For those unfamiliar, the story of both films centers around an urban legend regarding a cursed video tape that a group of teenagers watched while on vacation. Much like many of the chain letters and spam e-mails floating around in your mailboxes, those who view the tape die exactly seven days after viewing, down to the exact minute after receiving a mysterious phone call, regardless whether they pick up or not.
Both tapes feature moderately identical imagery, again mirrored from one another, but also feature a few key differences, mainly pertaining to information surrounding the tape as explained in both films.
In the case of the 1998 version, the tape features the mirrors and the well, but also inadvertently features clues about it’s origin within the tape itself, such as the newspaper clipping, a distorted folk saying, footage of people dying in relation to the events in the clipping and the kanji for the child’s name.
The 2002 version contains the mirrors and the well, but also contains footage of bugs, floating chairs, a ladder and the footage of dying people being swapped for dying horses. It also boasts some slightly faster editing in a few places as well as containing slightly different clues.
Finally, we have the curse itself. Both films showed the tape viewing being followed by a phone call. While the remake has the memorable line, “seven days,” come over the phone, we never actually hear anything in the original.
After the seven days pass for both main characters, we see the girl exact her curse onto the ex-husband, crawling out of the television playing the tape and basically cause the ex to die from fright.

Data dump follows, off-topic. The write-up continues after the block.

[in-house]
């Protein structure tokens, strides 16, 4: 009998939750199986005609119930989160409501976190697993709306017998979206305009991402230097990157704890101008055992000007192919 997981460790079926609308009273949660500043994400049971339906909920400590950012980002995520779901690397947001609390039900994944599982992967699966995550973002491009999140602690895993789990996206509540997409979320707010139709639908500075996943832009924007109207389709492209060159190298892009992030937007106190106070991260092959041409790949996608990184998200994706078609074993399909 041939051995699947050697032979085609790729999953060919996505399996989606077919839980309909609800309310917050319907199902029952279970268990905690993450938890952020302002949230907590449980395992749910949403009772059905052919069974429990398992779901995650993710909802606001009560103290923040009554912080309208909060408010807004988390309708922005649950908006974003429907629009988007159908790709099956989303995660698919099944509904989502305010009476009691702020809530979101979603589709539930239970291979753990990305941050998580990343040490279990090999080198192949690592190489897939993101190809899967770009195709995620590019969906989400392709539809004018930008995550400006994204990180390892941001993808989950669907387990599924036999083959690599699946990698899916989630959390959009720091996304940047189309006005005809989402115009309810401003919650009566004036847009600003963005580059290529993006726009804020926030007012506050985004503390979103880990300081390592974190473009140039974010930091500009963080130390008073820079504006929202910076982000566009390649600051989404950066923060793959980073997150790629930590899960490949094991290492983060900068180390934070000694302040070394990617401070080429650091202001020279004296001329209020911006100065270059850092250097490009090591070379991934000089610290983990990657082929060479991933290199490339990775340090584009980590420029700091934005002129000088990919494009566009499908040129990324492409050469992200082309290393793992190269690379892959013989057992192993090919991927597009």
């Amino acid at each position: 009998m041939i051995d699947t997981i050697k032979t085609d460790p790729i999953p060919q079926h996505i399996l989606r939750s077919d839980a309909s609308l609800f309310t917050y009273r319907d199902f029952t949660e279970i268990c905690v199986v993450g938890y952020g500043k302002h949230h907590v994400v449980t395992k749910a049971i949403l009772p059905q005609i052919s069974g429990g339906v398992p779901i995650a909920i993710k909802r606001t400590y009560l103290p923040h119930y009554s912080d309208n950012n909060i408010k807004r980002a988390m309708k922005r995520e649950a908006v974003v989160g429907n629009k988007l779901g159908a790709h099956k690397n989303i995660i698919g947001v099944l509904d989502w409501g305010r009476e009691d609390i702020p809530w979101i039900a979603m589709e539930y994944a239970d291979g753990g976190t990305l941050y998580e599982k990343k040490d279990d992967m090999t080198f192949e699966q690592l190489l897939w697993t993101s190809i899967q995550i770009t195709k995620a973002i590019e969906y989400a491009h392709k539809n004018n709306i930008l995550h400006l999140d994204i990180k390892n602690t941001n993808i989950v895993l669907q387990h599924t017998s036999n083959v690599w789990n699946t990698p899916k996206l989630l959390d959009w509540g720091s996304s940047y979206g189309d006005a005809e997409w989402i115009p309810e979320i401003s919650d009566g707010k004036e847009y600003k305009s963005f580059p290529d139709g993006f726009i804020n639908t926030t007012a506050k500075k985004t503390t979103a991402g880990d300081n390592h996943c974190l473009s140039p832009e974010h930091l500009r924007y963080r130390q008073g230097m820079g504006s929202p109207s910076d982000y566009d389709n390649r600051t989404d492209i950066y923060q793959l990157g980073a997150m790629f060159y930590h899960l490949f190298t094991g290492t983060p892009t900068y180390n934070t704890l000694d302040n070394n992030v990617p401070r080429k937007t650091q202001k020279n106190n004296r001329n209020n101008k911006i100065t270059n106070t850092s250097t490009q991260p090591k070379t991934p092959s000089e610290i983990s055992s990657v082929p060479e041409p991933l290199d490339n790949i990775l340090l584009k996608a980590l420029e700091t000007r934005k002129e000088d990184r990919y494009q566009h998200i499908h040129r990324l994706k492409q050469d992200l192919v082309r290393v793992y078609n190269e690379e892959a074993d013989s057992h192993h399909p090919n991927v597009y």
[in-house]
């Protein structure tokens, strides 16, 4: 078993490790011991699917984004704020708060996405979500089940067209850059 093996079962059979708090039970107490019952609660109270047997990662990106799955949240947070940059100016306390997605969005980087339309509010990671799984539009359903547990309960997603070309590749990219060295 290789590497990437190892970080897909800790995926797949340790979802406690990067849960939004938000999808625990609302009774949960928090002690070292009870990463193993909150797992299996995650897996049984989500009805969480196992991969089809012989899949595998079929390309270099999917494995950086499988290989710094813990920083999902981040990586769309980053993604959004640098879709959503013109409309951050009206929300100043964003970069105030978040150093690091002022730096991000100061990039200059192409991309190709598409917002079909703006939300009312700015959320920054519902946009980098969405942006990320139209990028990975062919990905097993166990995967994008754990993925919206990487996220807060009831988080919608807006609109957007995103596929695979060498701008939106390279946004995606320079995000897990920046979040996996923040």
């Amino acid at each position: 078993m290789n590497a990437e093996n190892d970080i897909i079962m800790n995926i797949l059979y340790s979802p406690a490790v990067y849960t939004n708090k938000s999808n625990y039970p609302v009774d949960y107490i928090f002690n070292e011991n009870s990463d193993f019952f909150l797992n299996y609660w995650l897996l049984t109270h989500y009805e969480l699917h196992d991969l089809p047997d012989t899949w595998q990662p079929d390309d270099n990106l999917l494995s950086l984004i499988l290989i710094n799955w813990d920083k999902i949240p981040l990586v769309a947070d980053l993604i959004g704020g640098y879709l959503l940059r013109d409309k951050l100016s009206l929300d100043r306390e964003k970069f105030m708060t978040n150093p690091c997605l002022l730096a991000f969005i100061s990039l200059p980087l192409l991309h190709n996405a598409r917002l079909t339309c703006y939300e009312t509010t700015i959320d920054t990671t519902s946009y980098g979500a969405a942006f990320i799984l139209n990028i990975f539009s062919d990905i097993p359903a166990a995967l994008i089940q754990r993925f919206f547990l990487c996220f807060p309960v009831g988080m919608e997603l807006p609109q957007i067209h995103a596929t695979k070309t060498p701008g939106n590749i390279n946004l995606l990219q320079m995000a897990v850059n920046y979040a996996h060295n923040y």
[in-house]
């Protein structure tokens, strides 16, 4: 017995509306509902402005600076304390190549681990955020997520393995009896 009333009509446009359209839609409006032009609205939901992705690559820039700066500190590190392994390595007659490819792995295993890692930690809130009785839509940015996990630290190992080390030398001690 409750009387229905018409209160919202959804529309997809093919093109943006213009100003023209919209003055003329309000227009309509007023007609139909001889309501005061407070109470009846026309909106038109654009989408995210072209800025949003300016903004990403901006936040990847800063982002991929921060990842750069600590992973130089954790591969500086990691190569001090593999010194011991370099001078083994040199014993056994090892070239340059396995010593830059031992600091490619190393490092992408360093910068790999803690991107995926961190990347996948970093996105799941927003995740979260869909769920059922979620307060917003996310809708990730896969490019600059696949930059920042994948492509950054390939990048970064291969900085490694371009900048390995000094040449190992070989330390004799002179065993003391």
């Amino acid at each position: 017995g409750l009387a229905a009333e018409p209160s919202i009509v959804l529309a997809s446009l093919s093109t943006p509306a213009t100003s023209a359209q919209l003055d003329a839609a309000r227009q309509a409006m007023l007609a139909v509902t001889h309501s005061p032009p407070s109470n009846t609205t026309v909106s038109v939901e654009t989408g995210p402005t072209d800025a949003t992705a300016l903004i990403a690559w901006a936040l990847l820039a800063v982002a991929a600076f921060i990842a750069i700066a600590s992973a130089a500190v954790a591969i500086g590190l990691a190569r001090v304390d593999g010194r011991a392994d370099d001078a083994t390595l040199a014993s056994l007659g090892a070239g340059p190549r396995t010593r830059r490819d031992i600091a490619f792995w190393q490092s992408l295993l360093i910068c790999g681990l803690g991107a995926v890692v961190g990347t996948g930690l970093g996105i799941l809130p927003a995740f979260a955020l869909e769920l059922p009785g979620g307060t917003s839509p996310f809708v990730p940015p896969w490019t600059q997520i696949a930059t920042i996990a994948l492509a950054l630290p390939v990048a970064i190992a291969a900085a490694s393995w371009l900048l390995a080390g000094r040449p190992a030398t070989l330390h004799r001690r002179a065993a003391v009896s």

Here’s the one thing I liked in the original that I didn’t really like in the remake: when Sadako, the girl in the well, appears, you never really see her face. You saw her hands and iconic black hair, but there were no shots of her face in plain view, adding an almost Lovecraftian element of mystery at the very end of the film.
This was where I thought the remake was overindulgent. While the actual effect of Samara coming out of the television was impressive, I felt that they were a little too proud of their make up work and really wanted to show it off. While it was fine to have Samara resemble a water-logged corpse, having that appearance transition to the victims was unnecessary.
The lack of decomposition of the victims made the deaths in the original appear mysterious. As such, it makes sense that police and morticians would be baffled. If they were to find a body that was suddenly decomposed, yes it would be baffling, but it wouldn’t be as easy to dismiss as simple heart failure, as the script would have us believe.
It is for this reason that I give this round to the 1998 version. It just carries a little more subtlety in its presentation, which in turn makes the experience even more eerie.
Winner: 1998 version
This was a pretty close battle, but I can’t in good conscience outright say that one film is ultimately superior, which does go against the very purpose of Monster Clash.
Both films are well-produced in their own right and also have their fair share of flaws. While I did have problems with the remake, I can’t say that the original is absolutely perfect either.
Take a look at both films and decide for yourself which one is better, because it really comes down to whether or not the viewer is familiar with the filmmaking styles of both American and Japanese films, as well as what inspired both version. It also helps if you grew up in a time where VHS was the viable home entertainment medium.
For now, this battle comes to a close in favor of the 1998 version of “Ring.”
1998 Version: 3
2002 Version: 2
Winner: 1998 version
Join me next week, where we shall bring this year’s Monster Clash to a groovy end as we visit a cabin in the woods.